Sally Lieber is fantastic on women's issues. Vote for Sally Lieber on June 5!

Like this comment
Posted by keep it,up
a resident of Community Center
on May 19, 2012 at 7:20 pm

aLooks like Dong admits that the editorial was poorly written and did not include Yang's position on the issues. Knowing the Weekly, this was done on purpose. They have a vested interest in setting certain candidates elected. They are hardly impartial.

Like this comment
Posted by Walter
a resident of Another Palo Alto neighborhood
on May 20, 2012 at 7:40 pm

> Simitian, Gordon and Hill are experienced ..

Really? Experienced at what?

Here’s what the SacBee’s Dan Walters says about these guys:

Web Link

But California's politicians have seemingly gone out of their way to make the state inhospitable, with a dense regulatory structure (including the new cap-and-trade system for limiting carbon emissions), ever higher utility costs, one of the nation's highest tax burdens, and deficiencies in education, transportation, water supply and other forms of public infrastructure.

And these three are also experienced at not balancing budgets, creating structural deficits that won’t go away. They are experienced at not getting the budgets finished on time, and are very experienced at pandering to their constituencies—such as labor unions, and big money special interests.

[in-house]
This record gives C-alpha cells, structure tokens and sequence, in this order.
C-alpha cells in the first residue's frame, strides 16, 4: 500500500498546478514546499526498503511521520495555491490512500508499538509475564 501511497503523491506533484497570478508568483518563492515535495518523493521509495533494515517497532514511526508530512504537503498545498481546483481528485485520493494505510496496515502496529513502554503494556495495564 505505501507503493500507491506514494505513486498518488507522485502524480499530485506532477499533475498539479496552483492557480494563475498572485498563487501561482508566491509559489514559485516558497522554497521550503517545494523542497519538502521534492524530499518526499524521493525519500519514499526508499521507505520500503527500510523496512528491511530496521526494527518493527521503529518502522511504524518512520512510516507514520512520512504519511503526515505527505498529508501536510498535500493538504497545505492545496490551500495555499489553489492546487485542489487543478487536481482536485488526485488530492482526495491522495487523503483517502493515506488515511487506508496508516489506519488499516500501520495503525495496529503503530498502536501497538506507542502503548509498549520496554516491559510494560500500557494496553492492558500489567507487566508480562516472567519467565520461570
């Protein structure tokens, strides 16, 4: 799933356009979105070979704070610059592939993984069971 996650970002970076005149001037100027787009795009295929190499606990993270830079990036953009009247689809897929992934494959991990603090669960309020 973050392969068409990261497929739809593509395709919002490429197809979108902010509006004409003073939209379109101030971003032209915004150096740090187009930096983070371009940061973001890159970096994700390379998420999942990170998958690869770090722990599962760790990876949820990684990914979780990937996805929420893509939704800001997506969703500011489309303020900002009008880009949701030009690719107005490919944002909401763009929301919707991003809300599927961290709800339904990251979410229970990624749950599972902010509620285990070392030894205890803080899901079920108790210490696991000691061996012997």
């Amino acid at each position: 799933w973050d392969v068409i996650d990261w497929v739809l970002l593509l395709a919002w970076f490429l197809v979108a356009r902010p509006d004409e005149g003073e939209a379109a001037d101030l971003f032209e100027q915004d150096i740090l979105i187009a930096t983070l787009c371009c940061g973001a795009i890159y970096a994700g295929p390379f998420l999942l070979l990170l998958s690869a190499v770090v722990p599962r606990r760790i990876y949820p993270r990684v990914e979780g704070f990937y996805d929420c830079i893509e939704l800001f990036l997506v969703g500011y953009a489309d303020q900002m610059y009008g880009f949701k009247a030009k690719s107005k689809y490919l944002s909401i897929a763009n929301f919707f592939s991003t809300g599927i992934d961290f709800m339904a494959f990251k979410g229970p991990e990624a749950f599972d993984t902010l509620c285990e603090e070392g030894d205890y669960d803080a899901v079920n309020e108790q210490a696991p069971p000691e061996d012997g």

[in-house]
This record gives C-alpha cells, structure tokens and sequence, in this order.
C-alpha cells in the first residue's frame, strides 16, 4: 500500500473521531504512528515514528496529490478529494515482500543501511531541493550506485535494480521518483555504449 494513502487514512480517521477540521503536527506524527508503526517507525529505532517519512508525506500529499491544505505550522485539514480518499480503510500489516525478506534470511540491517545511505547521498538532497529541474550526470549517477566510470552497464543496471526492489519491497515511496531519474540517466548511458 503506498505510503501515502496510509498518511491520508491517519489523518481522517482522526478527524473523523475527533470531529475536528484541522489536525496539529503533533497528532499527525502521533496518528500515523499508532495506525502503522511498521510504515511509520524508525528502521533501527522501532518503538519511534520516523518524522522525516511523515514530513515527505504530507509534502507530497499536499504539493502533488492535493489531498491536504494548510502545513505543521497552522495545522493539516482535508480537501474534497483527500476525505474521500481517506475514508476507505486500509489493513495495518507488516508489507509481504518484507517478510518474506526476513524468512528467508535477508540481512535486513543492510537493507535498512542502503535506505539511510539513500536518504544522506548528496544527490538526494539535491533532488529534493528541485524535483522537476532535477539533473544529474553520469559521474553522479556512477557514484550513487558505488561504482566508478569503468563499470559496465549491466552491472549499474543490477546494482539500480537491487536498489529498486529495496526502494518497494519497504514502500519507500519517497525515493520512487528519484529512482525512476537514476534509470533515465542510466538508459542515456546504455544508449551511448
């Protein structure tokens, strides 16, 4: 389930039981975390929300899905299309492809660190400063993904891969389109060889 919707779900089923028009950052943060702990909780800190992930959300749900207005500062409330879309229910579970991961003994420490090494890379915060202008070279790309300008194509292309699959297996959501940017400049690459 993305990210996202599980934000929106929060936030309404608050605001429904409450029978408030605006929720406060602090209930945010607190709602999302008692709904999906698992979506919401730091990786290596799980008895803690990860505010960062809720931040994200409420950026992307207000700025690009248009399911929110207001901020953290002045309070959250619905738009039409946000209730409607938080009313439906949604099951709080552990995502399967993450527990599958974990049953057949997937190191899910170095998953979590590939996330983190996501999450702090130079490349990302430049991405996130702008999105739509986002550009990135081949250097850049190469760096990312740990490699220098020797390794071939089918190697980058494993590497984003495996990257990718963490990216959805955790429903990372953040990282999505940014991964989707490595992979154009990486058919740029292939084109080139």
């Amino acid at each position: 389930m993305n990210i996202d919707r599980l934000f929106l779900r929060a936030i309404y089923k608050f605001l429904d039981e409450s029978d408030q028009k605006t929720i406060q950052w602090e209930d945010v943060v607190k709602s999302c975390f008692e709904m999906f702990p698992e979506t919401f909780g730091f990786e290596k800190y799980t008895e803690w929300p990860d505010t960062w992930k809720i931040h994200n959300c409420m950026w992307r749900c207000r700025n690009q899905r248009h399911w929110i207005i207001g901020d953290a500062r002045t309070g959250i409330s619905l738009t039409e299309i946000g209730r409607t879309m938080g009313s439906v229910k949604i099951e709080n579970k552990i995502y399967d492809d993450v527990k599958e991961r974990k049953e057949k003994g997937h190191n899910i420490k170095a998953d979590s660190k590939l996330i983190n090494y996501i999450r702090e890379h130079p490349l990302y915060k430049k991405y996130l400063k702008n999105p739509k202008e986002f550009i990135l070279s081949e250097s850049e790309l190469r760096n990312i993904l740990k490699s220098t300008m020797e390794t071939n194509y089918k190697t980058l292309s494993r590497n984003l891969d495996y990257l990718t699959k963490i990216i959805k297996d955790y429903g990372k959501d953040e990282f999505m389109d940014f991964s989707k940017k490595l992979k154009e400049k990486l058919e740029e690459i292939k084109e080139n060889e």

Like this comment
Posted by John
a resident of Los Altos
on May 20, 2012 at 9:18 pm

Did any of you watch the candidates forum, if not you guys can watched it on the City of Cupertino video site.
The only candidate with specific ideas was Rosas the candidate for district 24, he is going to get my vote, he can bring fresh ideas to Sacramento, every time Joseph Rosas spoke, Richard Gordon blushed, he was probably thinking why I didn't say that before. We need new blood in Sacramento, and Rosas is a very bright young guy.

Like this comment
Posted by Neighbor Next Door
a resident of another community
on May 25, 2012 at 6:42 pm

CA lawmakers switch schedule for extra pay

Web Link

Like this comment
Posted by George Yang
a resident of Menlo Park
on May 28, 2012 at 11:34 am

It is pretty sad that the Weekly failed to highlight my strong opposition to the High Speed Rail project, and how it is being run at present. We do not have a viable funding plan for construction or for continual operation, and the negative effects to our communities cannot be understated.

I would like to re-iterate what I said during the interview with the Weekly: The only honest, honorable, and democratic thing to do, is to give the voters of California the true numbers and another vote.

Like this comment
Posted by Henry
a resident of another community
on May 31, 2012 at 9:12 am

Earlier in these comments I wrote about Simitian's SB 1303, and how bad it is. On May 29 Joe amended the bill, and now it is really bad.

The amendment declares that documents created by the for-profit red light camera companies are NOT hearsay.

Why would Joe do this last minute amendment? There's two cases that have just come up to the Cal. Supreme Court, and they are about red light camera hearsay. Joe's bill will save the red light camera companies the expense of briefing in the court. In so doing, he denyies the two defendants their hard-fought-for day in court.

Joe's bill hasn't passed yet. I ask everyone to ask their legislators to oppose it. And oppose Joe on June 5.

Sorry, but further commenting on this topic has been closed.